By Jason Yon and Brian Brecker
Senior Writer and Elm Staff Writer
The Marvel Cinematic Universe is easily the largest, most popular, and widespread series of films in the world. The movies feature a huge diverse cast of some of the best contemporary actors. Each movie is connected chronologically and laterally through cameos and references.
Marvel is showing no signs of slowing down with the might of Disney behind it. The most recent movie, “Thor: Ragnarok,” the 17th in the series, dropped this month with a fairly positive reception.
“Ragnarok” is by far one of the most humorously directed marvel movies and it shows. Scene by scene, the humor draws away from much of the drama. Several serious moments are destroyed by a single joke. It is important for comedic breaks, but in a movie that is essentially about the apocalypse of an entire race there feels like there is too much humor.
“Ragnarok” brings up the problems associated with having such an intertwined universe. If you haven’t seen all the movies, it can completely change your understanding of the story.
“Thor: Ragnarok” is one of the best Marvel movies and easily the best of the Thor movies to be released. It has been a while since I have actually admitted to enjoying a Marvel movie, but I think it’s safe to say that “Thor: Ragnarok” is a good time.
“Thor: Ragnorak” is the third film in the Thor franchise and the first genuinely enjoyable one. While “Thor” was entertaining, it suffered from a poor climax and romantic comedy shenanigans which tended to undercut the epicness of the Nordic gods’ setting and abilities. “Thor: The Dark World” has often been touted as once of the Marvel Cinematic Universe’s least interesting installments, featuring generic elf villains and a humorless plot.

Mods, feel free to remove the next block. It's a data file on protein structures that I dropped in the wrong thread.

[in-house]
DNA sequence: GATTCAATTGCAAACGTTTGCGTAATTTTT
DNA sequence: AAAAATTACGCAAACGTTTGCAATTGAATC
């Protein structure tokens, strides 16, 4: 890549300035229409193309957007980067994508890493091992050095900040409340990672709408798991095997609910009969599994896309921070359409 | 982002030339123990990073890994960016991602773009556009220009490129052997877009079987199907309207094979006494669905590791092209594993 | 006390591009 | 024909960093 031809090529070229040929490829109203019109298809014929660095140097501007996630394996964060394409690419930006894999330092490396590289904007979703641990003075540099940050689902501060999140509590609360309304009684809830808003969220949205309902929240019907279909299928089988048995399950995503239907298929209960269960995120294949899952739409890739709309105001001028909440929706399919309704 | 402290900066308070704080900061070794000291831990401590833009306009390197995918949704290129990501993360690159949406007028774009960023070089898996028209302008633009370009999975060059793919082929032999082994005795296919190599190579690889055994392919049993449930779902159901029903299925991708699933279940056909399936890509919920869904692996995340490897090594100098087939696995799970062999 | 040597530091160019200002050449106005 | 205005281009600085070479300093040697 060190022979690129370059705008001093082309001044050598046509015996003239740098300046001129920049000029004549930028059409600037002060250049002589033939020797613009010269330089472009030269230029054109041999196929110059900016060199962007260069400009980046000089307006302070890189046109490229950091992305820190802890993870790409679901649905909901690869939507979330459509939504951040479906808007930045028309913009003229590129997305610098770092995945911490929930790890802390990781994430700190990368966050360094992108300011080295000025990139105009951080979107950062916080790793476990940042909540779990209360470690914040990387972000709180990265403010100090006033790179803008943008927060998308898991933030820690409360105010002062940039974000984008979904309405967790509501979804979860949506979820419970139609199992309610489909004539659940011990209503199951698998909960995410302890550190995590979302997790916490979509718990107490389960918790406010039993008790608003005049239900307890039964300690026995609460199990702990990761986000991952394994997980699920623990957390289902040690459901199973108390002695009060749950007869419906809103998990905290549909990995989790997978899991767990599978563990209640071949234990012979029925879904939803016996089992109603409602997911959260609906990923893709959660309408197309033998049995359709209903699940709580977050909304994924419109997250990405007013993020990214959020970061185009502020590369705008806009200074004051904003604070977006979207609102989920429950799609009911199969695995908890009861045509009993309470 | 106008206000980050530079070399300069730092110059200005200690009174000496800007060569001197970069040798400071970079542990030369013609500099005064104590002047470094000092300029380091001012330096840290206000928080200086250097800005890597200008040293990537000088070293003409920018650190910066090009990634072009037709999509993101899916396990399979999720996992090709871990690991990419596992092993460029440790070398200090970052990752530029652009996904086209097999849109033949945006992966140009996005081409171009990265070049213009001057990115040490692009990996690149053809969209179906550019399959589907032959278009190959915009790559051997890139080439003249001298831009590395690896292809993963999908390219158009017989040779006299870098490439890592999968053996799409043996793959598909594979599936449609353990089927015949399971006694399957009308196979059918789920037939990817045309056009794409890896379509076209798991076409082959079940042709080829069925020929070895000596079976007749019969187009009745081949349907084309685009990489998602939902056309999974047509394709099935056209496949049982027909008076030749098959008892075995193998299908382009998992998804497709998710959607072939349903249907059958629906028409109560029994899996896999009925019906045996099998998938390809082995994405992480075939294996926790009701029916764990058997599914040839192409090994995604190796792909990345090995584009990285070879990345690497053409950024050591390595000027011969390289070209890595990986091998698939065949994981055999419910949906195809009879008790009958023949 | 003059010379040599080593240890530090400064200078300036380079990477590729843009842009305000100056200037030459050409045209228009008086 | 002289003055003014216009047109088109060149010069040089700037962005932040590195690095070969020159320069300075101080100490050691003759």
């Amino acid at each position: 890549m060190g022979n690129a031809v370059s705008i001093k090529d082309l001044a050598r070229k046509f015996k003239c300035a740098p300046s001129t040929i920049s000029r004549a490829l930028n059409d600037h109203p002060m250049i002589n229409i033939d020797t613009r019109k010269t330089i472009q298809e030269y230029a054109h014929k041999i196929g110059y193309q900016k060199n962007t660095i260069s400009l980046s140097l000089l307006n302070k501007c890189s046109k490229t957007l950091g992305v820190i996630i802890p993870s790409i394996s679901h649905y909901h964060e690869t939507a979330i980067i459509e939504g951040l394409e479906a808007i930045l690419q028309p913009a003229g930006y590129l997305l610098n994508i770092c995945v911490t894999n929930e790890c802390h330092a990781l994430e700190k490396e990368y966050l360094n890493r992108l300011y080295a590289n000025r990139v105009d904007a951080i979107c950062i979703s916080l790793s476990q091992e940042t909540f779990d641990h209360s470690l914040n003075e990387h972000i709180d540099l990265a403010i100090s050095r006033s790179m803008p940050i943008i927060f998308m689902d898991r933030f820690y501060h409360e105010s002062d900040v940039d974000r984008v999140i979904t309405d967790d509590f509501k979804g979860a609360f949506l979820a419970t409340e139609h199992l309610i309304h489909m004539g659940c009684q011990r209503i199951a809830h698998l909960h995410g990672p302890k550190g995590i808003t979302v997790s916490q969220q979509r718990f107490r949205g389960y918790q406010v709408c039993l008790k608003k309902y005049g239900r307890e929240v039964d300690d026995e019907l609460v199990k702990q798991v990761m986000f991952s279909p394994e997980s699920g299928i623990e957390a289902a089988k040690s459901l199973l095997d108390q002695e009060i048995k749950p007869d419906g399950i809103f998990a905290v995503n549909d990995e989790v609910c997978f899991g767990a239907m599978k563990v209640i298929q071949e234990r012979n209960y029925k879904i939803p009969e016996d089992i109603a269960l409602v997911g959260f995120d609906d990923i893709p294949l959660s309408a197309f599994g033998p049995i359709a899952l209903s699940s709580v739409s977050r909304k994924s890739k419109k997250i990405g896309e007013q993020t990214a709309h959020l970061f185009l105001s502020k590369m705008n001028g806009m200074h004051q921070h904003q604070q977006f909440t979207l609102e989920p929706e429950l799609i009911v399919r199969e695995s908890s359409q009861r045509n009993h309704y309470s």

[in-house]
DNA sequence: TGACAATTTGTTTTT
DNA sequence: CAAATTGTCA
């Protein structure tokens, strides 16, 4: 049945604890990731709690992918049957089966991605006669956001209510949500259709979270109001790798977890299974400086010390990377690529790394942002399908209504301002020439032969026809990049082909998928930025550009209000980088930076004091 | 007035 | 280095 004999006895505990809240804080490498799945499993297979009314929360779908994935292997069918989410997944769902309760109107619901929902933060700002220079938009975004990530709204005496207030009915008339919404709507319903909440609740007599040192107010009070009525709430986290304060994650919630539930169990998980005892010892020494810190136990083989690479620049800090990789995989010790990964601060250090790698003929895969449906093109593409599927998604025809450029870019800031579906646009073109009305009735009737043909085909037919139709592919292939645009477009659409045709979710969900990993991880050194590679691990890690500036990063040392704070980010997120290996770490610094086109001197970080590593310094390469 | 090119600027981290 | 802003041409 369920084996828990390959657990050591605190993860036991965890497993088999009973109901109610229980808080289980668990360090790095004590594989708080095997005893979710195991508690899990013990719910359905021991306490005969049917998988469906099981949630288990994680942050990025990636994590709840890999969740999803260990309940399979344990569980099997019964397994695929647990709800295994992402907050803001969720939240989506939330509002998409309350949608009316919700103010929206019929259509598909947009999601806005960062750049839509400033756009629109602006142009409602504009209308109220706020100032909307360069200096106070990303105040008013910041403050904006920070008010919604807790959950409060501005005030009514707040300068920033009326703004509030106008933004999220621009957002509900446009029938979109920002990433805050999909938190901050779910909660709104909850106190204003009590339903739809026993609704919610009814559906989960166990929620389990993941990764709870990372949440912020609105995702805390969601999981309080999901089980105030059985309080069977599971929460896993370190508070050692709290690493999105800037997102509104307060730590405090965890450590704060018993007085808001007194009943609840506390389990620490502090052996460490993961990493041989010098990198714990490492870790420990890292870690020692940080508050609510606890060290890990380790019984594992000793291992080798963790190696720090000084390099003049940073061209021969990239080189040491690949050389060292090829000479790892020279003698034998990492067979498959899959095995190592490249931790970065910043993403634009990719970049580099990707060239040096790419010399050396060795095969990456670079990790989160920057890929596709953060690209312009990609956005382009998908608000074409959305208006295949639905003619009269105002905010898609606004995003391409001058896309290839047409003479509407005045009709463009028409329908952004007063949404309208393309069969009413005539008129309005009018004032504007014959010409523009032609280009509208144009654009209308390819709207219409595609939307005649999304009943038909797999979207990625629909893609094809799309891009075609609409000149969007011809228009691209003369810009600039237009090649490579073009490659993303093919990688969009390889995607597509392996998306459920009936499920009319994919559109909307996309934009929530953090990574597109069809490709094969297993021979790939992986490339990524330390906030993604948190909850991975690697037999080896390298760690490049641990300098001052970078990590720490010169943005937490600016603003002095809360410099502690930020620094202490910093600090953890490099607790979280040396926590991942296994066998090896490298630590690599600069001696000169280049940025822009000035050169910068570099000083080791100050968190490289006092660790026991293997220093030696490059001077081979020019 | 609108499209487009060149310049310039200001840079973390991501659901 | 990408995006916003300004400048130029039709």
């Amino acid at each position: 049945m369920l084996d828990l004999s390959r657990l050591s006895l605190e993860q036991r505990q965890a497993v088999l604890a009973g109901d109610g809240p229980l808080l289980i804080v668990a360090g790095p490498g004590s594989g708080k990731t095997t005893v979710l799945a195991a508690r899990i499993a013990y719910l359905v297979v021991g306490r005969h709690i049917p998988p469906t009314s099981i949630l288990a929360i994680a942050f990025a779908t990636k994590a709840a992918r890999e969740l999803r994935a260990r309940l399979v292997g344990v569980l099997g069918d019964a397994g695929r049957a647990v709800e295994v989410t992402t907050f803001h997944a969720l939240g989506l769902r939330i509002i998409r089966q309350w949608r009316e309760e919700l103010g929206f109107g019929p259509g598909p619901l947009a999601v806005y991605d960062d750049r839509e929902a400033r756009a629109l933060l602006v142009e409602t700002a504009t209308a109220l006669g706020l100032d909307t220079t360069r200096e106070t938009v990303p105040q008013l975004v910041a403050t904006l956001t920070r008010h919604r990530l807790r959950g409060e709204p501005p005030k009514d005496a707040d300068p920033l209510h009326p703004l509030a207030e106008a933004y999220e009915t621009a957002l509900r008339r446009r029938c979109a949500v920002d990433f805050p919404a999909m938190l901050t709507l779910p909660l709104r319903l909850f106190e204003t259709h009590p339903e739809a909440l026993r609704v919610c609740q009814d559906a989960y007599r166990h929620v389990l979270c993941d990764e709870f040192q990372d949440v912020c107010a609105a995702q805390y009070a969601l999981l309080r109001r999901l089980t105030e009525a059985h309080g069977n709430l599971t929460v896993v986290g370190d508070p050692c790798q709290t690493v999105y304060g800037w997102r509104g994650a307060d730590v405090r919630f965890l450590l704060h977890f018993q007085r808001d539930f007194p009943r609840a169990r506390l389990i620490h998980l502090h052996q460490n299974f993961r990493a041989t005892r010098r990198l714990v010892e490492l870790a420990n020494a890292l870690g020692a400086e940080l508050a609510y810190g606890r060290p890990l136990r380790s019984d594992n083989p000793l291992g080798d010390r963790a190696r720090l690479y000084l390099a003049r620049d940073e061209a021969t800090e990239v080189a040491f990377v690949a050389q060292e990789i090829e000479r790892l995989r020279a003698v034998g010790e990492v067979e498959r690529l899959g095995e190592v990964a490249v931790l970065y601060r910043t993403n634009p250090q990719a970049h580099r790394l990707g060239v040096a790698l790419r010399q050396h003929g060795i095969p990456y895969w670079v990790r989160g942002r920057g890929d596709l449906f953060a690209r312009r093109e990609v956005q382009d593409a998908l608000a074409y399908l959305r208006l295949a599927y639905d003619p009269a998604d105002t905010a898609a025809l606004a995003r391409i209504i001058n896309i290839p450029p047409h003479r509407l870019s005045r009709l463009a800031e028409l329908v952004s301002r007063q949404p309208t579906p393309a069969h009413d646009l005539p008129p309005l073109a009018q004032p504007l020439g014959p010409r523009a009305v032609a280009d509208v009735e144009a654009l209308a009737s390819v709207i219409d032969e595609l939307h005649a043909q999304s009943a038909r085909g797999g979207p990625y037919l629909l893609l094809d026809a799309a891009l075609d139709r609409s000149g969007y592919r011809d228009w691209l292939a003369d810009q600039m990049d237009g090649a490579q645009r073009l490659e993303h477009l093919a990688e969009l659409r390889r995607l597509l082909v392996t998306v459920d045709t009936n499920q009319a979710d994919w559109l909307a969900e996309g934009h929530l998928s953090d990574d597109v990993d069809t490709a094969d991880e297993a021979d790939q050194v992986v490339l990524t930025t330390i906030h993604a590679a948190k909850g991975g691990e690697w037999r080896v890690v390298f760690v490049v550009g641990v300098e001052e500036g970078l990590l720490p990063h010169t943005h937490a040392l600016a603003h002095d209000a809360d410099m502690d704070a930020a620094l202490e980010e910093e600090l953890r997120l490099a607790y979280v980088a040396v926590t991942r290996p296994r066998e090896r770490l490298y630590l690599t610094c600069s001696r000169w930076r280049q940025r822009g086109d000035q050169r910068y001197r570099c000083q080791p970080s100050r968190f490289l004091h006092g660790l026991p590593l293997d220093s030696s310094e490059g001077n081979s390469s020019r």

A large part of why the Thor series hasn’t worked up until “Ragnorak” has much to do with Marvel’s aversion to including all the ridiculous fantasy usually present in the Thor comics. However, after the success of “Guardians of the Galaxy,” it shown that audiences are willing to accept, and love, a talking raccoon and a giant tree monster; therefore, Marvel felt far more comfortable opening the floodgates for this new interpretation of the “Thor” film franchise.
The humor lands well and the action is fun and over-the-top. Much of what makes the film work is that it is essentially a buddy feature with Thor and the Hulk.
Mark Ruffalo gives a performance reminiscent of Rick Moranis in “Ghostbusters” while playing Bruce Banner. As the Hulk, Ruffalo lets the character truly shine for the first time in the MCU.
Several characters are “adapted” from the Planet Hulk comics, such as Korg and Meek. They are far more parodies of their original printed versions, with Meek just being a pet.
Ultimately, while “Thor: Ragnarok” does wonders to revitalize the Thor and Hulk, it does only a bit to fix what was fundamentally wrong with the Thor franchise.
“Thor: Ragnorak” is a fantastically entertaining popcorn flick with enough action and enjoyable characters to necessitate a second viewing.